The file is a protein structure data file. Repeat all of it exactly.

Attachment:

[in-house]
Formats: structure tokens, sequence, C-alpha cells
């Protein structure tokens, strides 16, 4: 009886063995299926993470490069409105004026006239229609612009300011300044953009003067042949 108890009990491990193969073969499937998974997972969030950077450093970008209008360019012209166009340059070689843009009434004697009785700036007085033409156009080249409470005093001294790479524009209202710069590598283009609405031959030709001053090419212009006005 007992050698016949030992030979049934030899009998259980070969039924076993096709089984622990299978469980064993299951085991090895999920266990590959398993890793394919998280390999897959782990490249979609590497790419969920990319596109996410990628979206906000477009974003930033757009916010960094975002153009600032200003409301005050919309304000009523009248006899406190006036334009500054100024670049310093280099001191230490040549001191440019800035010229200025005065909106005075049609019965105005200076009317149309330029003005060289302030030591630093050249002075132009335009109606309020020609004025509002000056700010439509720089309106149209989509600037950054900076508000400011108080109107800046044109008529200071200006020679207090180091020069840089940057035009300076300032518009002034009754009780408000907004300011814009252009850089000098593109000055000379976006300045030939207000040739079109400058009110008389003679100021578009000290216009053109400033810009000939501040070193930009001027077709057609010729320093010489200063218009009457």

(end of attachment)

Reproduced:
[in-house]
Formats: structure tokens, sequence, C-alpha cells
């Protein structure tokens, strides 16, 4: 009886063995299926993470490069409105004026006239229609612009300011300044953009003067042949 108890009990491990193969073969499937998974997972969030950077450093970008209008360019012209166009340059070689843009009434004697009785700036007085033409156009080249409470005093001294790479524009209202710069590598283009609405031959030709001053090419212009006005 007992050698016949030992030979049934030899009998259980070969039924076993096709089984622990299978469980064993299951085991090895999920266990590959398993890793394919998280390999897959782990490249979609590497790419969920990319596109996410990628979206906000477009974003930033757009916010960094975002153009600032200003409301005050919309304000009523009248006899406190006036334009500054100024670049310093280099001191230490040549001191440019800035010229200025005065909106005075049609019965105005200076009317149309330029003005060289302030030591630093050249002075132009335009109606309020020609004025509002000056700010439509720089309106149209989509600037950054900076508000400011108080109107800046044109008529200071200006020679207090180091020069840089940057035009300076300032518009002034009754009780408000907004300011814009252009850089000098593109000055000379976006300045030939207000040739079109400058009110008389003679100021578009000290216009053109400033810009000939501040070193930009001027077709057609010729320093010489200063218009009457």